AUG 05, 2018 8:18 AM PDT

Newly ID'ed Lung Cell Changes Our Understanding of Disease

WRITTEN BY: Carmen Leitch

Researchers have discovered a rare type of cell in the lungs, and it may play a major role in cystic fibrosis. Researchers used a thorough analysis of gene expression, scouring thousands of cells to identify the types present in mouse airways. Next, they confirmed their findings in human tissue. This work has also revealed patterns of gene expression in new cell subtypes. This study, which was reported in Nature, has broadened our understanding of lung physiology and lung diseases like bronchitis and asthma. 

Pulmonary ionocytes (orange) extend through neighboring epithelial cells in the upper respiratory tract of the mouse, to the surface of the epithelial lining. Cell nuclei in cyan. / Credit: Montoro et al./Nature 2018

"We have the framework now for a new cellular narrative of lung disease," said Jayaraj Rajagopal, a physician in the Pulmonary and Critical Care Unit at MGH (who is also a professor at Harvard Medical School and a principal faculty member at the Harvard Stem Cell Institute). "We've uncovered a whole distribution of cell types that seem to be functionally relevant. What's more, genes associated with complex lung diseases can now be linked to specific cells that we've characterized. The data are starting to change the way we think about lung diseases like cystic fibrosis and asthma."

For this work, a team including members of HHMI, the Broad Institute of MIT and Harvard and Massachusetts General Hospital (MGH) used a technique to assess the genes that are active in a single cell at one time. That tool is a type of sequencing that produces a snapshot of the RNA that an individual cell has transcribed; it is a relatively recent breakthrough in research science. It was used to build a kind of atlas of cells in the tissue.

"With single-cell sequencing technology, and dedicated efforts to map cell types in different tissues, we're making new discoveries -- new cells that we didn't know existed, cell subtypes that are rare or haven't been noticed before, even in systems that have been studied for decades. And for some of these, understanding and characterizing them sheds new light immediately on what's happening inside the tissue," explained Aviv Regev, director of the Klarman Cell Observatory at the Broad Institute (as well as a professor of biology at MIT, and an HHMI investigator who is also co-chair of the international Human Cell Atlas consortium)."

Newly identified, rare pulmonary ionocytes (green) dot the landscape of ciliated cells (magenta) of the mouse lung airway lining. / Credit: Montoro et al./Nature 2018

One of the unusual cell types identified in this work was named pulmonary ionocytes. They express a gene called CFTR, which is what causes cystic fibrosis when it's mutated. This discovery, therefore, might open up new treatment avenues for cystic fibrosis.

"Cystic fibrosis is an amazingly well-studied disease, and we're still discovering completely new biology that may alter the way we approach it," said Rajagopal. "At first, we couldn't believe that the majority of CFTR expression was located in these rare cells, but the graduate students and postdocs on this project really brought us along with their data."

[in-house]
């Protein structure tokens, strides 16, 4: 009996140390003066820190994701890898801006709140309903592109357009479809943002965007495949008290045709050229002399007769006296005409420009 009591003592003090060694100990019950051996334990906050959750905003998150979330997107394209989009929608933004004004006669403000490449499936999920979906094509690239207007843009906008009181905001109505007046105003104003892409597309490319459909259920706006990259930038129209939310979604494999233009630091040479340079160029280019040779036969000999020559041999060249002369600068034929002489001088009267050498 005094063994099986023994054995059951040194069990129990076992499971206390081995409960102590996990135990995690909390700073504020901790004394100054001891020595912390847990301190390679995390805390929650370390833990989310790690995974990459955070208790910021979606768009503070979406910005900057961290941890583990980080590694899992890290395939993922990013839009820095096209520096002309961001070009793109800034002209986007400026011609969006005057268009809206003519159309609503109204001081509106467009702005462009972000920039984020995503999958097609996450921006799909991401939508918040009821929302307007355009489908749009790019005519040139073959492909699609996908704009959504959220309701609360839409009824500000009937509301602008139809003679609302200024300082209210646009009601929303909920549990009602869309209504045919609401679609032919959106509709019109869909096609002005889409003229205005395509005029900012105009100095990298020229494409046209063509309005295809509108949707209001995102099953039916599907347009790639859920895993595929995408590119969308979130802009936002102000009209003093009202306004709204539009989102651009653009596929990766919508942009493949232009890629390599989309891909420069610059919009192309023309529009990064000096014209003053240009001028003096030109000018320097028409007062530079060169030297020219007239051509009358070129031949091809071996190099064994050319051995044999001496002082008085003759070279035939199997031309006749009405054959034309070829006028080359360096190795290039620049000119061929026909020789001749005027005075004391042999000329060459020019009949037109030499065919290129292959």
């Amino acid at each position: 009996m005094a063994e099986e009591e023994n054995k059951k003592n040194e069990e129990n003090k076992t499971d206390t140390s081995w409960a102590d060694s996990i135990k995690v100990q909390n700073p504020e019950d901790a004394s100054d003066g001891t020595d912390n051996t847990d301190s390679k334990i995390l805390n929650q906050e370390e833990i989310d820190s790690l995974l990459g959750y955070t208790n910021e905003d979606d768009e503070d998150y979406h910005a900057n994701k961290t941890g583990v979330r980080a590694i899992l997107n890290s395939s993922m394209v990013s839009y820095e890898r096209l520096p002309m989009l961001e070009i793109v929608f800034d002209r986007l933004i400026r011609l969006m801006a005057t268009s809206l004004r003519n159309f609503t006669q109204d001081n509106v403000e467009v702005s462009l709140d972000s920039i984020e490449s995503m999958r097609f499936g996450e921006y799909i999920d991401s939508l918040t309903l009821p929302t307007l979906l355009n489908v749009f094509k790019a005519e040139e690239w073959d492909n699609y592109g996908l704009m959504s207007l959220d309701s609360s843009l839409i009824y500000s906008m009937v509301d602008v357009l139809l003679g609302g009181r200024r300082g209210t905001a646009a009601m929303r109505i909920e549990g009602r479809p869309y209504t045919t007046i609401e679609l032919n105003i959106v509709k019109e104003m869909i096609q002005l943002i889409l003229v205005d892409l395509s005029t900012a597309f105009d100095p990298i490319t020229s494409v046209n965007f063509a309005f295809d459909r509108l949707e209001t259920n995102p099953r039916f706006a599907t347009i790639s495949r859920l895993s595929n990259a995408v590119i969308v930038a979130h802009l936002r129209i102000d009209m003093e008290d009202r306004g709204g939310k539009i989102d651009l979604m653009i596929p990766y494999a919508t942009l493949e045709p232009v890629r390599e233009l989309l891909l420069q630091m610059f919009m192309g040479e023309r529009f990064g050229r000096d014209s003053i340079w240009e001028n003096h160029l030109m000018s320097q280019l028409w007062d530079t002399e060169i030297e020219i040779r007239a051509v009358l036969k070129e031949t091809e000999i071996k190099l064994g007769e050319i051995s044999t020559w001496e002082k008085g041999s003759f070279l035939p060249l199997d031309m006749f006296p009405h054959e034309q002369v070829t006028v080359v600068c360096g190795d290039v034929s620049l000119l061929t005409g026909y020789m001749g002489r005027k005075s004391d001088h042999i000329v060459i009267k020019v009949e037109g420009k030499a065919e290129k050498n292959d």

The team also identified disease-linked genes that were being expressed in cell types that have not been previously associated with those disorders. In addition, a new cellular structure was found in the tissue.
 
"The atlas that we've created is already starting to drastically re-shape our understanding of airway and lung biology," said Regev. "And, for this and other organ systems being studied at the single-cell level, we'll have to drape everything we know on top of this new cellular diversity to understand human health and disease."

Learn more about the Human Cell Atlas and its potential applications from the video, which features a talk by Regev.


Sources: AAAS/Eurekalert! Via Broad Institute of MIT and Harvard, Nature

About the Author
  • Experienced research scientist and technical expert with authorships on 28 peer-reviewed publications, traveler to over 60 countries, published photographer and internationally-exhibited painter, volunteer trained in disaster-response, CPR and DV counseling.
You May Also Like
FEB 27, 2020
Cell & Molecular Biology
FEB 27, 2020
Caloric Restriction Changes Gene Expression, Reduces Inflammation
New research has added to the evidence that suggests that dietary restriction has health benefits.
MAR 30, 2020
Genetics & Genomics
MAR 30, 2020
Scientists Discover an Antibiotic Resistance Gene
The gene enables bacteria to resist the effects of an aminoglycoside antibiotic called plazomycin.
APR 09, 2020
Cell & Molecular Biology
APR 09, 2020
A Model of Spinal Development Provides Insight Into Disease
The spinal column develops from a row of structures called somites, which bud off sequentially in a process called somit ...
APR 24, 2020
Genetics & Genomics
APR 24, 2020
Using Wastewater to Identify COVID-19 Hotspots
The SARS-CoV-2 pandemic is now known to have infected over 2.7 million individuals and killed at least 194,000.
APR 28, 2020
Genetics & Genomics
APR 28, 2020
Evolution Observed in Fish in a Single Generation
In a five year study, scientists have now shown that stickleback fish were able to alter some of their traits within a s ...
MAY 19, 2020
Genetics & Genomics
MAY 19, 2020
A Faster Way to Identify New Cell Types
It's important to be able to identify the types of cells that are present in a tissue and how they behave in order to ha ...
Loading Comments...